In the Upper 700 MHz Band, co-channel land mobile base station transmitters will be limited to a maximum signal strength at the assumed TV Grade B contour that is 40 dB below the 64 dB Grade B contour signal strength value, or 24 dB. Adjacent channel land mobile transmitters are limited to a maximum signal of 64 dB at the TV station assumed Grade B contour of 88.5 km. The Notice sought comments on whether to employ the same method for protecting analog TV stations in the Lower 700 MHz Band. 51. In the Notice, the Commission also reviewed the methodology adopted for the protection of Upper 700 MHz Band DTV stations adopted in the Public Safety proceeding. In that decision, we determined that the same signal strength limits for land mobile operation criteria used for protection of analog stations (i.e., 24 dB co-channel and 64 dB adjacent channel) would also apply for digital stations.
The Notice sought comment on whether the Commission should adopt the same criteria for protection of DTV stations as it uses for protection of analog stations in the Lower 700 MHz Band, with particular interest in the provisions for transmissions that may have the characteristics of a wide-band-noise emission. It sought comment on whether digital, wide-band emissions from land mobile services in the Lower 700 MHz Band could cause interference to co-channel DTV operations in that band, such that more restrictive criteria need to be imposed than those provided under Section 90.545 of the Commission’s rules. In particular, it sought comment on the adequacy of 17 dB for co-channel protection of DTV from wide-band transmissions or whether we should consider more conservative protection levels.
52. None of the comments oppose the provision of full protection to incumbent TV licensees in the Lower 700 MHz Band. In fact, several comments propose additional measures to protect incumbents. MSTV proposes that the Commission assess the potential co-channel interference threat to incumbent broadcasters that might be caused by digital wide-band emissions. APTS suggests adopting a 90-day test period during which interference concerns could be evaluated and resolved. Block advocates against imposing any technical requirements on broadcasters in the Lower 700 MHz Band that do not apply to broadcasters on Channels 2-51.
HIC advocates a blanket requirement that prior to the end of the DTV transition all new service licensees in the band demonstrate that they will not cause interference to incumbent broadcasters located in and adjacent to the band prior to commencing operations. HIC further proposes requiring the 40 dB D/U of protection for Channel 52, and creating a guard band near the lower edge of the Lower 700 MHz Band. Cox proposes using a guard band and an interference protection protocol similar to that adopted for the Upper 700 MHz Band, to provide full interference protection for adjacent and co-channel broadcast operations (including LPTV and translators) against new services in the band. NAB suggests requiring new licensees in the band to submit a full description of the technology that will be employed, along with a detailed technical showing that illustrates how the new service will protect incumbent broadcast services.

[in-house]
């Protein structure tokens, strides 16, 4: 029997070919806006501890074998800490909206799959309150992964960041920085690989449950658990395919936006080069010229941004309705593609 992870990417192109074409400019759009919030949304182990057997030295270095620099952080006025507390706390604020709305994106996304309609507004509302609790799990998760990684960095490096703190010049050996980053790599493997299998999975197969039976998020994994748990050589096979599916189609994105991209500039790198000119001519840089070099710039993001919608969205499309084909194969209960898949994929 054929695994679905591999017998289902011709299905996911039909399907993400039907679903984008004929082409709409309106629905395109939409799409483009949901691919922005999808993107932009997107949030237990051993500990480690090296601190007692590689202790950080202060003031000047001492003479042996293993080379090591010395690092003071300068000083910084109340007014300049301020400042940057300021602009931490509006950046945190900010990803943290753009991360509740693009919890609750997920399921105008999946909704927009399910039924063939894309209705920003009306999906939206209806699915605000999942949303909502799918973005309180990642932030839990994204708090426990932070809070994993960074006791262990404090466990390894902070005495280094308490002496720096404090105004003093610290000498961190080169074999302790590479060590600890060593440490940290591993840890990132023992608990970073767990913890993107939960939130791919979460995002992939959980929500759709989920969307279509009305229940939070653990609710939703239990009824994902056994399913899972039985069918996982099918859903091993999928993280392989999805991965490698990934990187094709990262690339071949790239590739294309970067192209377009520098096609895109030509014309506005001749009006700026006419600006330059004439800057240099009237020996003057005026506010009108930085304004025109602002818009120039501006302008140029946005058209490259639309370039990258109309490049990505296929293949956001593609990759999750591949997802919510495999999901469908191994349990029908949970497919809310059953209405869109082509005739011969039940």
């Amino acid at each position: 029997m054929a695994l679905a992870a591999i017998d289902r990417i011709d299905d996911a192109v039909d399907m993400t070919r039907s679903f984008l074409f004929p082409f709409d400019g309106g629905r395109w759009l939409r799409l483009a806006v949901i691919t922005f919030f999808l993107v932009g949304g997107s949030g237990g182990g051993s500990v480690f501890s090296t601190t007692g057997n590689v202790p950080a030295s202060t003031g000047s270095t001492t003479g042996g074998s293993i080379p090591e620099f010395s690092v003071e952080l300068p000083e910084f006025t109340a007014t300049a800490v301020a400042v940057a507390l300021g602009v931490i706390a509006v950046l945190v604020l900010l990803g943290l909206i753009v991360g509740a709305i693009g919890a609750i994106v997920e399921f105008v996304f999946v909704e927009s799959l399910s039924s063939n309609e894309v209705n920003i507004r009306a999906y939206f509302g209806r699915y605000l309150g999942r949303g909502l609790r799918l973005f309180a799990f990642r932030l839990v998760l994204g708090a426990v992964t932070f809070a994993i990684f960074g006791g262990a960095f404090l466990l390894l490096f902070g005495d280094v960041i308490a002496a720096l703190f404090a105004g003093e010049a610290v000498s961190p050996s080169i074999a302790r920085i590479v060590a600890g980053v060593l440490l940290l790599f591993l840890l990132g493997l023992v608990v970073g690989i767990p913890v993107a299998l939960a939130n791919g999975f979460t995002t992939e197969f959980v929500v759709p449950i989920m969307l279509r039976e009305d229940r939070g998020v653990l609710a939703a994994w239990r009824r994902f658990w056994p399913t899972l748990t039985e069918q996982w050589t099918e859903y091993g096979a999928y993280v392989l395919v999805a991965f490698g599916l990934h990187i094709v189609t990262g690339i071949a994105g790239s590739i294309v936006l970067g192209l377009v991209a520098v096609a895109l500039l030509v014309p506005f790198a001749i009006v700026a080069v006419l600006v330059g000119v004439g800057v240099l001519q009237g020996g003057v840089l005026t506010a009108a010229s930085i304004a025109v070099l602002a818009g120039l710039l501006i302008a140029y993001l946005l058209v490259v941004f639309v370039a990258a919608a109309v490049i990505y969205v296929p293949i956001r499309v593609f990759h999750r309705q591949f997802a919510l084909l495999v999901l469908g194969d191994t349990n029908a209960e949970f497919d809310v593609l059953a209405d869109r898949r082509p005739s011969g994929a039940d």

53. One commenter, Shared Spectrum, suggests that we can relax the restrictions on new licensees and still provide full protection to incumbents. Shared Spectrum claims that there are actually many areas where new licensees in the Lower 700 MHz Band would not interfere with incumbent TV broadcasters, making those licenses more viable. Shared Spectrum proposes that the Commission revise its maps depicting the Grade B contours of Channels 52-59 using the actual field strength criteria based on new field measurements.
Shared Spectrum argues that we could use this data to obtain a precise geographic description of each TV protection zone, and develop a consolidated database of the TV transmitters to enable interference calculations outside the protected zones. Shared Spectrum suggests that we use its technology which “dynamically detects and removes/restricts nodes that have line-of-sight signal propagation into the protected zones.” Shared Spectrum submits that if the above actions are taken, the Grade B contours for incumbent broadcasters can be reduced from those in the Notice, and the process of sharing spectrum can be facilitated, making a spectrum auction viable. However, HIC Broadcasting (in reply comments) argues that Shared Spectrum’s data on Grade B contours are flawed, and that its proposal would be costly and would require the Commission to duplicate information that is already available.